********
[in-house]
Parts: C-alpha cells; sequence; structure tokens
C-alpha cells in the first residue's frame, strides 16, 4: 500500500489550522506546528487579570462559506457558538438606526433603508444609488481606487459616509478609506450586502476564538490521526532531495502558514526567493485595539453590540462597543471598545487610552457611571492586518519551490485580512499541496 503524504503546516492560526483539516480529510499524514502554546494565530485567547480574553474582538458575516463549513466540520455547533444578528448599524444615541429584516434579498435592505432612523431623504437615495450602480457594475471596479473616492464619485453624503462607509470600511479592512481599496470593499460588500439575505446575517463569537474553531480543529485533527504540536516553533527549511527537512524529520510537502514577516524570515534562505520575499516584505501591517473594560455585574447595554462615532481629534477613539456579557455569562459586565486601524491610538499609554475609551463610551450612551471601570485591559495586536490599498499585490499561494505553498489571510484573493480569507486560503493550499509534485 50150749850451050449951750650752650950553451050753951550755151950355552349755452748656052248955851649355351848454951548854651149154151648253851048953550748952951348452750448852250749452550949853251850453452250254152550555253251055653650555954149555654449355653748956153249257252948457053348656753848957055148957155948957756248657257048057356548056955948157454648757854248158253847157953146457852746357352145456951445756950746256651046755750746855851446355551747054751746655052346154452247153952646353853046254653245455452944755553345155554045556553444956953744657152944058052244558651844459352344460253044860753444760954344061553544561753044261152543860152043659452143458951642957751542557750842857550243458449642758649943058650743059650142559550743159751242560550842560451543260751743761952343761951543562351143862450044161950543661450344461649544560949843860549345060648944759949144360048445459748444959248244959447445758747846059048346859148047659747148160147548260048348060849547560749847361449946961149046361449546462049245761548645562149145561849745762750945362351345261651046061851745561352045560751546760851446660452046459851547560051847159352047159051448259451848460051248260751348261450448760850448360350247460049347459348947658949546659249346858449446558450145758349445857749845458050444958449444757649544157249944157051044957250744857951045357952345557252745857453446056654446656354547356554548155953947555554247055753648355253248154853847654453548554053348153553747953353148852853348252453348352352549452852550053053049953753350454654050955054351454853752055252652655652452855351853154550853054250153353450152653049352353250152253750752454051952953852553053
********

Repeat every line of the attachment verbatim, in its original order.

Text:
[in-house]
Parts: C-alpha cells; sequence; structure tokens
C-alpha cells in the first residue's frame, strides 16, 4: 500500500489550522506546528487579570462559506457558538438606526433603508444609488481606487459616509478609506450586502476564538490521526532531495502558514526567493485595539453590540462597543471598545487610552457611571492586518519551490485580512499541496 503524504503546516492560526483539516480529510499524514502554546494565530485567547480574553474582538458575516463549513466540520455547533444578528448599524444615541429584516434579498435592505432612523431623504437615495450602480457594475471596479473616492464619485453624503462607509470600511479592512481599496470593499460588500439575505446575517463569537474553531480543529485533527504540536516553533527549511527537512524529520510537502514577516524570515534562505520575499516584505501591517473594560455585574447595554462615532481629534477613539456579557455569562459586565486601524491610538499609554475609551463610551450612551471601570485591559495586536490599498499585490499561494505553498489571510484573493480569507486560503493550499509534485 50150749850451050449951750650752650950553451050753951550755151950355552349755452748656052248955851649355351848454951548854651149154151648253851048953550748952951348452750448852250749452550949853251850453452250254152550555253251055653650555954149555654449355653748956153249257252948457053348656753848957055148957155948957756248657257048057356548056955948157454648757854248158253847157953146457852746357352145456951445756950746256651046755750746855851446355551747054751746655052346154452247153952646353853046254653245455452944755553345155554045556553444956953744657152944058052244558651844459352344460253044860753444760954344061553544561753044261152543860152043659452143458951642957751542557750842857550243458449642758649943058650743059650142559550743159751242560550842560451543260751743761952343761951543562351143862450044161950543661450344461649544560949843860549345060648944759949144360048445459748444959248244959447445758747846059048346859148047659747148160147548260048348060849547560749847361449946961149046361449546462049245761548645562149145561849745762750945362351345261651046061851745561352045560751546760851446660452046459851547560051847159352047159051448259451848460051248260751348261450448760850448360350247460049347459348947658949546659249346858449446558450145758349445857749845458050444958449444757649544157249944157051044957250744857951045357952345557252745857453446056654446656354547356554548155953947555554247055753648355253248154853847654453548554053348153553747953353148852853348252453348352352549452852550053053049953753350454654050955054351454853752055252652655652452855351853154550853054250153353450152653049352353250152253750752454051952953852553053